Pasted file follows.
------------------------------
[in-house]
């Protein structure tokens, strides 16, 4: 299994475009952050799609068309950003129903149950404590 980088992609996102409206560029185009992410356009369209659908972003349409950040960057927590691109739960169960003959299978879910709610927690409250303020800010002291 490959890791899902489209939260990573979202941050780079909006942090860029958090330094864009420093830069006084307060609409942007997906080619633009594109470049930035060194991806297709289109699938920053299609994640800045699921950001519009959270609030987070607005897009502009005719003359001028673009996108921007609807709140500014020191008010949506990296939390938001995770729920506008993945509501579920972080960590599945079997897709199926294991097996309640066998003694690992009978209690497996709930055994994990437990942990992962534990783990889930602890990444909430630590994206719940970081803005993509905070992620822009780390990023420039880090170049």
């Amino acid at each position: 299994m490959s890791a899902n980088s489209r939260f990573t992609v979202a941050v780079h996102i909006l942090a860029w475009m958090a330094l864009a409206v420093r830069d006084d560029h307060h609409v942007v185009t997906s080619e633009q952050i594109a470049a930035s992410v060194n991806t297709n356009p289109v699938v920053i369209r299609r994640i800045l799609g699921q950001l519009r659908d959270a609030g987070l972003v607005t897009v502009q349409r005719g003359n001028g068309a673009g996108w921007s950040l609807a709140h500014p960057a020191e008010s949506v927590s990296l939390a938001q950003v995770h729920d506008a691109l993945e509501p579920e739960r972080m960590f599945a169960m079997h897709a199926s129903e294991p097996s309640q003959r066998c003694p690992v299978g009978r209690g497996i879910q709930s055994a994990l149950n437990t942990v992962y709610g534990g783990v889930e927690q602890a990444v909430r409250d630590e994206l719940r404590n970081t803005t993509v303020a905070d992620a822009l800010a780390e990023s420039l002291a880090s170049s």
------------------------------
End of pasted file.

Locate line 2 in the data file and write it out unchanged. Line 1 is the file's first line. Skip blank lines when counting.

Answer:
């Protein structure tokens, strides 16, 4: 299994475009952050799609068309950003129903149950404590 980088992609996102409206560029185009992410356009369209659908972003349409950040960057927590691109739960169960003959299978879910709610927690409250303020800010002291 490959890791899902489209939260990573979202941050780079909006942090860029958090330094864009420093830069006084307060609409942007997906080619633009594109470049930035060194991806297709289109699938920053299609994640800045699921950001519009959270609030987070607005897009502009005719003359001028673009996108921007609807709140500014020191008010949506990296939390938001995770729920506008993945509501579920972080960590599945079997897709199926294991097996309640066998003694690992009978209690497996709930055994994990437990942990992962534990783990889930602890990444909430630590994206719940970081803005993509905070992620822009780390990023420039880090170049």